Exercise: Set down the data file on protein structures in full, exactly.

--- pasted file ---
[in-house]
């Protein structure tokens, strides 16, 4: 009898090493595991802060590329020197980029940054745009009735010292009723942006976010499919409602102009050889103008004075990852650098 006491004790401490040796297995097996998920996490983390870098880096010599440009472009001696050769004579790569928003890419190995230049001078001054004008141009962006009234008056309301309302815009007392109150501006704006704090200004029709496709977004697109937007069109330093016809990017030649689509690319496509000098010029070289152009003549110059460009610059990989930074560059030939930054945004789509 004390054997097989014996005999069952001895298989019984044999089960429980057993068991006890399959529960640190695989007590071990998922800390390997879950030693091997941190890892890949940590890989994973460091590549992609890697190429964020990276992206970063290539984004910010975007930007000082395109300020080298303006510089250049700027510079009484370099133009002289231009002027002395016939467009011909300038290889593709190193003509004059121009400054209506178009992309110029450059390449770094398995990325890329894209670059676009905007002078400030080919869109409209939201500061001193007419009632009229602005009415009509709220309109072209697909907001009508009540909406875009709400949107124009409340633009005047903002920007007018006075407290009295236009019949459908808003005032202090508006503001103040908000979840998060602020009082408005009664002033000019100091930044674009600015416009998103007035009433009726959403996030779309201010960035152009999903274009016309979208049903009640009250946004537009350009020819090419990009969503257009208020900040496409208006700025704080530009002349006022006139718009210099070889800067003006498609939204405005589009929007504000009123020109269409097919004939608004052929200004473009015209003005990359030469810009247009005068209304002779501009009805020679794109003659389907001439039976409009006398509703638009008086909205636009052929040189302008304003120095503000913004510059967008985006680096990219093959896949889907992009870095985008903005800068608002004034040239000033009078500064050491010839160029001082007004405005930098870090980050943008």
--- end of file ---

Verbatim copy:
[in-house]
């Protein structure tokens, strides 16, 4: 009898090493595991802060590329020197980029940054745009009735010292009723942006976010499919409602102009050889103008004075990852650098 006491004790401490040796297995097996998920996490983390870098880096010599440009472009001696050769004579790569928003890419190995230049001078001054004008141009962006009234008056309301309302815009007392109150501006704006704090200004029709496709977004697109937007069109330093016809990017030649689509690319496509000098010029070289152009003549110059460009610059990989930074560059030939930054945004789509 004390054997097989014996005999069952001895298989019984044999089960429980057993068991006890399959529960640190695989007590071990998922800390390997879950030693091997941190890892890949940590890989994973460091590549992609890697190429964020990276992206970063290539984004910010975007930007000082395109300020080298303006510089250049700027510079009484370099133009002289231009002027002395016939467009011909300038290889593709190193003509004059121009400054209506178009992309110029450059390449770094398995990325890329894209670059676009905007002078400030080919869109409209939201500061001193007419009632009229602005009415009509709220309109072209697909907001009508009540909406875009709400949107124009409340633009005047903002920007007018006075407290009295236009019949459908808003005032202090508006503001103040908000979840998060602020009082408005009664002033000019100091930044674009600015416009998103007035009433009726959403996030779309201010960035152009999903274009016309979208049903009640009250946004537009350009020819090419990009969503257009208020900040496409208006700025704080530009002349006022006139718009210099070889800067003006498609939204405005589009929007504000009123020109269409097919004939608004052929200004473009015209003005990359030469810009247009005068209304002779501009009805020679794109003659389907001439039976409009006398509703638009008086909205636009052929040189302008304003120095503000913004510059967008985006680096990219093959896949889907992009870095985008903005800068608002004034040239000033009078500064050491010839160029001082007004405005930098870090980050943008």